“Any sufficiently advanced technology is indistinguishable from magic.”

Arthur C Clarke.

I’ve talked about my technojoy before; the takeoff in a WW2 era bomber via Periscope, the weekend lost to the rabbit hole that is YouTube. It make every SaaS marketing discussion with a client fascinating, as I hear about a new technology solution boiling away in someone’s head.

Yes, I’m captivated by the change that new, fast-moving technology is bringing to a world that already seems as up to date as it could ever possibly be. But exactly how that technology works? Most of the time it’s like magic – you can never quite work out how the magician does it.

It’s always been the way; you just can’t have superior science and innovation without some leaps in development that will be outside the realm of comprehension except a few hundred people in the world, at most.

And most likely those few hundred people probably won’t be your customers. They probably won’t even know your customers. If you’re like most SaaS companies, your customers will work in an office analysing data, or in a lab conducting routine quality control experiments, or use your software to help keep themselves organised and efficient. They are completely absorbed with their own problems, and fundamentally disinterested in how the technology actually works.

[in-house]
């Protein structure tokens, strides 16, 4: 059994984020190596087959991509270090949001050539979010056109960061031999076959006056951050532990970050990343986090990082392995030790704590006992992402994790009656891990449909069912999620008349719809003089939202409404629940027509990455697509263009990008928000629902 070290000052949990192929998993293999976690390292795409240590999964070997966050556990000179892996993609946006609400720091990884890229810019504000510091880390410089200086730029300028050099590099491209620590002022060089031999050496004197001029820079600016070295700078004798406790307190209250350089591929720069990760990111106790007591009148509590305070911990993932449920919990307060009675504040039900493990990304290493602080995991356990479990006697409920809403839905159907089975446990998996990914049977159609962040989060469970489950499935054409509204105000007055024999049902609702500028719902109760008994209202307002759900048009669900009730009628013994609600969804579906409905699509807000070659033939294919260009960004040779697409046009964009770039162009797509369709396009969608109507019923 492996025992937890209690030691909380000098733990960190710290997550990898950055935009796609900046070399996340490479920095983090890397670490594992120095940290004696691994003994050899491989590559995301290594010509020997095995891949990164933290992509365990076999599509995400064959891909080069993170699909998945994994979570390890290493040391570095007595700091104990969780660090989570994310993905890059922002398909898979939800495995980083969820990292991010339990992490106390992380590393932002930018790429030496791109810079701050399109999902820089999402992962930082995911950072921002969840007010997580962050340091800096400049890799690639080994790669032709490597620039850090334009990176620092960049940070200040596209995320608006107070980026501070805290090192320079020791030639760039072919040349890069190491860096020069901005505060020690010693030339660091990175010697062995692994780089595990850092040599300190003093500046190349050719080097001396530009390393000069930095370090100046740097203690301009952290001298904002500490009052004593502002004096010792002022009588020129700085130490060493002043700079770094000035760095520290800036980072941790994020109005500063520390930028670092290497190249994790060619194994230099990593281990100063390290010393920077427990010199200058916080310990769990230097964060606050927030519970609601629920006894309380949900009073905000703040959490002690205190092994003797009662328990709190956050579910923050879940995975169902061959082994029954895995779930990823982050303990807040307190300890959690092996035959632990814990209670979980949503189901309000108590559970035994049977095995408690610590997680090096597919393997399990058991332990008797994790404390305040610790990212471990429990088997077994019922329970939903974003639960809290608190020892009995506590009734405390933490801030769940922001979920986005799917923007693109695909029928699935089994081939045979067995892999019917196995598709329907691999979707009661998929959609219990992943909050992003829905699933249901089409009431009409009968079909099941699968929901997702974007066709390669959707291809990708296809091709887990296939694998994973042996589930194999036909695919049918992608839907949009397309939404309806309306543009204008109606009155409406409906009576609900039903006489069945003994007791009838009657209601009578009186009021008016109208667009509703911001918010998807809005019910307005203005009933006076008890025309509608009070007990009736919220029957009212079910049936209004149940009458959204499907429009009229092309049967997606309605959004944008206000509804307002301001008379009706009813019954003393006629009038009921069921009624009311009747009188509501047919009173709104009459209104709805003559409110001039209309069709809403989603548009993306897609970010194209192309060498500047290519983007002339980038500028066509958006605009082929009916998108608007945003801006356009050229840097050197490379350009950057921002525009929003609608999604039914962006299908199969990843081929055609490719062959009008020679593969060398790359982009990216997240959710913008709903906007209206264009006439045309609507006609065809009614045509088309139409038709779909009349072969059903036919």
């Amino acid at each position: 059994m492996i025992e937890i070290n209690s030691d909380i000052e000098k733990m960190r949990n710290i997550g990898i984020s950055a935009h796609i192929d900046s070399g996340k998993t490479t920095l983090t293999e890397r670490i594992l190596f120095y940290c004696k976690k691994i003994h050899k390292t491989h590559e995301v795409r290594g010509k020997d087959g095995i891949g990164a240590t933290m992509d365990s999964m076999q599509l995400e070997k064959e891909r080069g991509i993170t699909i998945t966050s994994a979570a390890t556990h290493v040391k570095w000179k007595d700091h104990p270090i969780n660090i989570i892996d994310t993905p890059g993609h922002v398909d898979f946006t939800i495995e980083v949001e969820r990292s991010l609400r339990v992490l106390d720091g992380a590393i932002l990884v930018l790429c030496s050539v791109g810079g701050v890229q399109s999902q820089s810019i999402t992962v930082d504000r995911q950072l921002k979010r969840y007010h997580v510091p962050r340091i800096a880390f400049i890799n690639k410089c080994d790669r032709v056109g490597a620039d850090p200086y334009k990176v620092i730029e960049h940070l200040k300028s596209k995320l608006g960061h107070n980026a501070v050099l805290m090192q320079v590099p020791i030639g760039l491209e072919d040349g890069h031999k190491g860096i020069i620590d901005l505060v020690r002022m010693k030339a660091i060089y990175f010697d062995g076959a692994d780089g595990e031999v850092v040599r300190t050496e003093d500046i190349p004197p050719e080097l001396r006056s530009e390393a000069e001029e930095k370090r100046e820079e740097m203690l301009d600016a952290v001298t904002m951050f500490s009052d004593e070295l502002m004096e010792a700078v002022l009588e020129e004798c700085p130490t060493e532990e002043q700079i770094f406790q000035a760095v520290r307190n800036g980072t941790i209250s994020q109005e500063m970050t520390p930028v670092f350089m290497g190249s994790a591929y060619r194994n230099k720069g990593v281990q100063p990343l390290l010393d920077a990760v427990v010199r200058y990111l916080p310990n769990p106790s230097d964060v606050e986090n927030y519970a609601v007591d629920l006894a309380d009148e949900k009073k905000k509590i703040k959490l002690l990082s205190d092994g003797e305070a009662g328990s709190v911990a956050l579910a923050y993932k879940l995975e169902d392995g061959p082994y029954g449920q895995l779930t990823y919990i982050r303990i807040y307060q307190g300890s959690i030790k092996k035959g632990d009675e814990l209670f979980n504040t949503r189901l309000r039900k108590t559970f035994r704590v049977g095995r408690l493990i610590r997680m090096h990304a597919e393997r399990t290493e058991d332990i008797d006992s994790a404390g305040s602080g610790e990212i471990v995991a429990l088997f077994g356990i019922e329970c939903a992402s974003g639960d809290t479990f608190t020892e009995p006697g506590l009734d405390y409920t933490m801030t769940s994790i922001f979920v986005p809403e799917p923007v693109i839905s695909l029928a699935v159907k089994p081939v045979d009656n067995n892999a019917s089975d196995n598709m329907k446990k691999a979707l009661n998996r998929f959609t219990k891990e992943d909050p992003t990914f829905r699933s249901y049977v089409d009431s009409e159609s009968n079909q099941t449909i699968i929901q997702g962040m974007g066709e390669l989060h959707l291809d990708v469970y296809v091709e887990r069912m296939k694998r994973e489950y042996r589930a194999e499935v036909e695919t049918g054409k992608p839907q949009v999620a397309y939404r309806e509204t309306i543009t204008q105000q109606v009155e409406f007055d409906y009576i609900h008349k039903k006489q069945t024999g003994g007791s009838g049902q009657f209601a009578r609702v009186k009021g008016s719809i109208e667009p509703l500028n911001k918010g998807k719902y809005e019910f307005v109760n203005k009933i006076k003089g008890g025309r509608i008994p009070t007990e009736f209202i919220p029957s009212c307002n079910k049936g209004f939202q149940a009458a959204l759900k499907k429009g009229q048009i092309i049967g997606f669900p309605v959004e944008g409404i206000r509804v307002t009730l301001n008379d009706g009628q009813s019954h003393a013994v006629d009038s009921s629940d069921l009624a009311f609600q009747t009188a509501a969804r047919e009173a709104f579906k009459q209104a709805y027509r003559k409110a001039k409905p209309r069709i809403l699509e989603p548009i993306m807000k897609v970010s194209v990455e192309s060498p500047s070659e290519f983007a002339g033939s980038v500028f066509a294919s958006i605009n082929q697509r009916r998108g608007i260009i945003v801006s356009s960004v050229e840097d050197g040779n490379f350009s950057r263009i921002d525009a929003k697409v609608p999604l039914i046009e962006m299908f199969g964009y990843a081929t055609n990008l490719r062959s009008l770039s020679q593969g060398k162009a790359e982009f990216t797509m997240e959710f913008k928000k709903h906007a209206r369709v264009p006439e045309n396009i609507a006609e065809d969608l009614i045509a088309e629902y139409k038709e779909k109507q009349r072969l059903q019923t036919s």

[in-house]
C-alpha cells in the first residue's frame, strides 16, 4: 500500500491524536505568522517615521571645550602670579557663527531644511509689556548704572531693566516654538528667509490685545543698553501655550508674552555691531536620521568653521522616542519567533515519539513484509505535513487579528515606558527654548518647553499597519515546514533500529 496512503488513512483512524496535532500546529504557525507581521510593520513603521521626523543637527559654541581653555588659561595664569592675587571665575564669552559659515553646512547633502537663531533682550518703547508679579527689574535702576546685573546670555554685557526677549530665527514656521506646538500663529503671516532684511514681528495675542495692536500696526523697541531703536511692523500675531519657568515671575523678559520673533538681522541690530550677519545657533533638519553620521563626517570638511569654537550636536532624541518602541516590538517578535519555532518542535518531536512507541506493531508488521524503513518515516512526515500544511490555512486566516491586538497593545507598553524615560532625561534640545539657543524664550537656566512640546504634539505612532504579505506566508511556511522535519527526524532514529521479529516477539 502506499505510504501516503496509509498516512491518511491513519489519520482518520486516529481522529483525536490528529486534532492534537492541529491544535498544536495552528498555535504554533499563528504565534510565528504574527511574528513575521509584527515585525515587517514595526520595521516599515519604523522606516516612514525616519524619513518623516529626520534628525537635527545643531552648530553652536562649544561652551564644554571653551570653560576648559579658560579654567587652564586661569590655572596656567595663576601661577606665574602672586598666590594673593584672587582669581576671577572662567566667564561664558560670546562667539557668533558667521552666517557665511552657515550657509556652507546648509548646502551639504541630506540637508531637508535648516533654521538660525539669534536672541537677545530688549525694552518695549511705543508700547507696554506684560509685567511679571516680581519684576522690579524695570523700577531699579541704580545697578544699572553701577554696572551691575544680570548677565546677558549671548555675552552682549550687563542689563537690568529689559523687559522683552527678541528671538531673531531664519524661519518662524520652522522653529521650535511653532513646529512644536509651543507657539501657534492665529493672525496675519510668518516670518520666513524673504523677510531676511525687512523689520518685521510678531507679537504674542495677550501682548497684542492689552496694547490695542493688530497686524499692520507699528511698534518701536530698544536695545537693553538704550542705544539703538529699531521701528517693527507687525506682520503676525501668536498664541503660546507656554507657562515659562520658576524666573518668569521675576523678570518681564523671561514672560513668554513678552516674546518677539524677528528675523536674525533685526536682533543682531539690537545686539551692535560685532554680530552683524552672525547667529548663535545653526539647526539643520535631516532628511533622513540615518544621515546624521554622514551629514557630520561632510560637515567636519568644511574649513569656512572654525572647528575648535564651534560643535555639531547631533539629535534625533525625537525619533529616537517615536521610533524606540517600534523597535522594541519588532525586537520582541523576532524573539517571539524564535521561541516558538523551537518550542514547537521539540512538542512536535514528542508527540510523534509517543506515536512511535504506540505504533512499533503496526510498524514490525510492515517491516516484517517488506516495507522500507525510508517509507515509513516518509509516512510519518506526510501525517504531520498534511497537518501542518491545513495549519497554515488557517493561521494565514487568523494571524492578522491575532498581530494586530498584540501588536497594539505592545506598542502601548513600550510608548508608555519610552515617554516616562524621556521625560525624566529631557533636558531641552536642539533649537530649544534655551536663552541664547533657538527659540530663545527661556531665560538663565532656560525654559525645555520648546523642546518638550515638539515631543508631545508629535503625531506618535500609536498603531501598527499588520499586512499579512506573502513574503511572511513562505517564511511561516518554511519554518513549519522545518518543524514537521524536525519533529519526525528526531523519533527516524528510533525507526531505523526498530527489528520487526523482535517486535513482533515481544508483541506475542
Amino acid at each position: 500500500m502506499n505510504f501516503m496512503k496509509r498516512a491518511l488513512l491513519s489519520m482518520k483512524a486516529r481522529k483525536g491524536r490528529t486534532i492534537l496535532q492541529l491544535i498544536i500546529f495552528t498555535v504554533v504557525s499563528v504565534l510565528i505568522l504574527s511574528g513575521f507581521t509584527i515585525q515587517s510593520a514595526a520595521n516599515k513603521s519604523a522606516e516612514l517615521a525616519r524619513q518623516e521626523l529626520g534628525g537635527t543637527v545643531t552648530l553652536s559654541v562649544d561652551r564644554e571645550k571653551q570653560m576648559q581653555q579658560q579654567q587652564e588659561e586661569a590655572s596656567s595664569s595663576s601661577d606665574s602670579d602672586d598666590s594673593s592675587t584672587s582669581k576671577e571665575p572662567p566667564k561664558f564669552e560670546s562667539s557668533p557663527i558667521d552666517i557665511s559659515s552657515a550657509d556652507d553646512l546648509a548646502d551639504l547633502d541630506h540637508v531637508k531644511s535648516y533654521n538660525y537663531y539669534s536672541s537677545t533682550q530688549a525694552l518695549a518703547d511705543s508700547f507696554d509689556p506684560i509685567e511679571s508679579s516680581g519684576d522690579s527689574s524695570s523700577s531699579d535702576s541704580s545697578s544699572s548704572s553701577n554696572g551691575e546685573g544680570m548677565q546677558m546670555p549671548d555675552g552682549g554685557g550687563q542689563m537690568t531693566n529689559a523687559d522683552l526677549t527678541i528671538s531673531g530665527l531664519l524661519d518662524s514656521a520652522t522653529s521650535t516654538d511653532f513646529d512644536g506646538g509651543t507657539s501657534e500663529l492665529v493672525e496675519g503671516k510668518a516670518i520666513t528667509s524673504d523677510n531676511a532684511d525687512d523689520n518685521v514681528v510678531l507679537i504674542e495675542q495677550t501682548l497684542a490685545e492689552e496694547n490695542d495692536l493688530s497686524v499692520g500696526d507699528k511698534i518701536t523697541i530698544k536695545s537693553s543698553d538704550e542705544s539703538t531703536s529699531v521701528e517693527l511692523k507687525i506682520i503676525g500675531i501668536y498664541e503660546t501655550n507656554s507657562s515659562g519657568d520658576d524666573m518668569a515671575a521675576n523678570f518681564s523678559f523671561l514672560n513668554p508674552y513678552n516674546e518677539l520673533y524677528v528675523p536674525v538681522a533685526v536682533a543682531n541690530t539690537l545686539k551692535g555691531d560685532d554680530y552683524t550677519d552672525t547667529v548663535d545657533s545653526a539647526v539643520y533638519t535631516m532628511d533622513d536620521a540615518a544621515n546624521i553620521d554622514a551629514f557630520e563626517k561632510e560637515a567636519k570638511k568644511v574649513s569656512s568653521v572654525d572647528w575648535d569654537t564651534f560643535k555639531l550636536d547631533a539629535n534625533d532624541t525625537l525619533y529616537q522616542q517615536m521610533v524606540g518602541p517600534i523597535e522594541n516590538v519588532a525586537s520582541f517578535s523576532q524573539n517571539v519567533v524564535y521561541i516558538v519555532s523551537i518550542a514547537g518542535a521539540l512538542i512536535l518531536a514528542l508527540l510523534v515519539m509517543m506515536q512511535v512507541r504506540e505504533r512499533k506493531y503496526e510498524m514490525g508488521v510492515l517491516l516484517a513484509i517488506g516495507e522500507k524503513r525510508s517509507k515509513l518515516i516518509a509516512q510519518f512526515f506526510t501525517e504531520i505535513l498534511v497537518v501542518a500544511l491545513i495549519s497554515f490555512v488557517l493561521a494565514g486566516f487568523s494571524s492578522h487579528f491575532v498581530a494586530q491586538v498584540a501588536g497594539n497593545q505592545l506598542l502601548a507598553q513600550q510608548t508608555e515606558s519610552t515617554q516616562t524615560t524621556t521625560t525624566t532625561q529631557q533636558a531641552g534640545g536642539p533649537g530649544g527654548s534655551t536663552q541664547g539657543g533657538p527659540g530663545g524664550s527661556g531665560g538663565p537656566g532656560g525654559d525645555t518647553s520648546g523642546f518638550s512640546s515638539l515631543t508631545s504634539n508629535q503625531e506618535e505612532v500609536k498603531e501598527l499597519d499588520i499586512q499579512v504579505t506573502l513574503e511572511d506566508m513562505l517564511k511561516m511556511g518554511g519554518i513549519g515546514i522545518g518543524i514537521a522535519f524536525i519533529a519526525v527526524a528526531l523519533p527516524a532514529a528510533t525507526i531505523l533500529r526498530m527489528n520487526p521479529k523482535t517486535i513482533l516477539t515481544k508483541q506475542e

As a SaaS product provider you are developing exciting solutions to these problems – solutions which have never existed before. But as end users, we need context; anchored in something that’s meaningful to us so we can understand how this new technology is going to help in our world. This means making your SaaS marketing less product-centric, and more about the humans using it.


This goes beyond just ‘humanising’ your SaaS marketing though.

While I still get a kick out of MailChimp’s chirpy ‘high five’ message when I send out a new email, consider instead of making your marketing ‘human-shaped’ rather than just humanising it.

Humanising is where product marketing is approachable, familiar and a proxy for the type of real human-to-human contact that is either impractical, unnecessary or simply not cost effective to provide.

Beware though; when we focus on trying to humanise our marketing, we begin to rely on technology to provide insights about people, rather than careful and direct observation. Marketing automation starts to replace personal relationships and conversations. SasS product companies outsource onboarding and user support to clever bots, which almost, but not completely, convince us that they are real. Big data rather than small, memorable moments.

Making your SaaS marketing human-shaped on the other hand, is akin to making a glove to  exactly fit that hand. It requires knowledge of its exact size and outline, and the way the hand needs to move to allow for a design that offers the perfect fit.

What does this mean? Consider this example I recently from Anova, about a sous vide I recently purchased. Determining that having a user account for the app required to control the appliance could provide some additional benefits, they made it mandatory for all users. Cue predictable internet drama, as many customers protested.

So, rather than writing what is arguably a well-meaning and well explained email about your new requirements, consider the impact on your users – the humans behind the tech. Think of their experience – whether there are cases where your requirements will cause an inconvenience, be unnecessary or unwelcome to your customers.  It would save you having to backtrack, offer an apology…and a discount.